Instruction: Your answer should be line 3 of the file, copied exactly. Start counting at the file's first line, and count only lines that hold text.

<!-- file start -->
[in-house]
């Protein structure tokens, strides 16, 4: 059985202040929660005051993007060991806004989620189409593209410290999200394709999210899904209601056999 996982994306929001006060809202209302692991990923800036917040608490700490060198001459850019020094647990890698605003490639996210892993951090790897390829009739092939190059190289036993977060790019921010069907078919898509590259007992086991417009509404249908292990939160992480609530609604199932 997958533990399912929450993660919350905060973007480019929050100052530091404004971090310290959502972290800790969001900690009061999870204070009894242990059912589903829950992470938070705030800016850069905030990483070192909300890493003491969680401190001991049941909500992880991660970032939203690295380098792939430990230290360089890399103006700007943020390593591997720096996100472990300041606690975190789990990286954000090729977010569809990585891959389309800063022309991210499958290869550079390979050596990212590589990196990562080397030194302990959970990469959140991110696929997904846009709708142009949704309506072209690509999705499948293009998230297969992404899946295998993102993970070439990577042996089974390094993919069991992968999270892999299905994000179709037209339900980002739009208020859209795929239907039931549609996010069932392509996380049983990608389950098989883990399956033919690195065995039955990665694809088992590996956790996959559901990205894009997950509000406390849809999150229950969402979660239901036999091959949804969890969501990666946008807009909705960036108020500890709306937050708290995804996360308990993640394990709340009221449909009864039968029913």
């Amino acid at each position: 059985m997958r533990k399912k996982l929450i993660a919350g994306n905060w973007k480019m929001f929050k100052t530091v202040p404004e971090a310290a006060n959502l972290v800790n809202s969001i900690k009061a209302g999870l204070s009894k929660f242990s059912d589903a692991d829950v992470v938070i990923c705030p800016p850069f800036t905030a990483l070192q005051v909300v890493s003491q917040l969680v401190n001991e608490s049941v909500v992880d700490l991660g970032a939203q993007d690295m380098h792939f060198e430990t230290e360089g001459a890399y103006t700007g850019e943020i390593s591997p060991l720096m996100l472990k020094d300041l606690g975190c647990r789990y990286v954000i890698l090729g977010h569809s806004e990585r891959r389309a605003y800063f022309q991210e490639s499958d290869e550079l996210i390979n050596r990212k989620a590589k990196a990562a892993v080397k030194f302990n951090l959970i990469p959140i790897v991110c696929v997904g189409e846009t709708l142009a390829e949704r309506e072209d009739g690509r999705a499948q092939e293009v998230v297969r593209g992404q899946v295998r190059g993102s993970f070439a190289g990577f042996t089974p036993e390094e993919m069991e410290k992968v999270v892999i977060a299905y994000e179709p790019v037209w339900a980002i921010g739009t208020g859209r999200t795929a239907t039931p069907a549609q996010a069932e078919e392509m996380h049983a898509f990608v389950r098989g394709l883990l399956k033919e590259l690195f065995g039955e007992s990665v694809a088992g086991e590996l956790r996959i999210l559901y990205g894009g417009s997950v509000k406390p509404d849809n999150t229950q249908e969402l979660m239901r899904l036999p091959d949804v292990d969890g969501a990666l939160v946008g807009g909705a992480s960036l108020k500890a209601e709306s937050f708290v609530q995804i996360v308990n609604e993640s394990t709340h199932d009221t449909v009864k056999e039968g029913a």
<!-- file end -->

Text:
């Amino acid at each position: 059985m997958r533990k399912k996982l929450i993660a919350g994306n905060w973007k480019m929001f929050k100052t530091v202040p404004e971090a310290a006060n959502l972290v800790n809202s969001i900690k009061a209302g999870l204070s009894k929660f242990s059912d589903a692991d829950v992470v938070i990923c705030p800016p850069f800036t905030a990483l070192q005051v909300v890493s003491q917040l969680v401190n001991e608490s049941v909500v992880d700490l991660g970032a939203q993007d690295m380098h792939f060198e430990t230290e360089g001459a890399y103006t700007g850019e943020i390593s591997p060991l720096m996100l472990k020094d300041l606690g975190c647990r789990y990286v954000i890698l090729g977010h569809s806004e990585r891959r389309a605003y800063f022309q991210e490639s499958d290869e550079l996210i390979n050596r990212k989620a590589k990196a990562a892993v080397k030194f302990n951090l959970i990469p959140i790897v991110c696929v997904g189409e846009t709708l142009a390829e949704r309506e072209d009739g690509r999705a499948q092939e293009v998230v297969r593209g992404q899946v295998r190059g993102s993970f070439a190289g990577f042996t089974p036993e390094e993919m069991e410290k992968v999270v892999i977060a299905y994000e179709p790019v037209w339900a980002i921010g739009t208020g859209r999200t795929a239907t039931p069907a549609q996010a069932e078919e392509m996380h049983a898509f990608v389950r098989g394709l883990l399956k033919e590259l690195f065995g039955e007992s990665v694809a088992g086991e590996l956790r996959i999210l559901y990205g894009g417009s997950v509000k406390p509404d849809n999150t229950q249908e969402l979660m239901r899904l036999p091959d949804v292990d969890g969501a990666l939160v946008g807009g909705a992480s960036l108020k500890a209601e709306s937050f708290v609530q995804i996360v308990n609604e993640s394990t709340h199932d009221t449909v009864k056999e039968g029913a």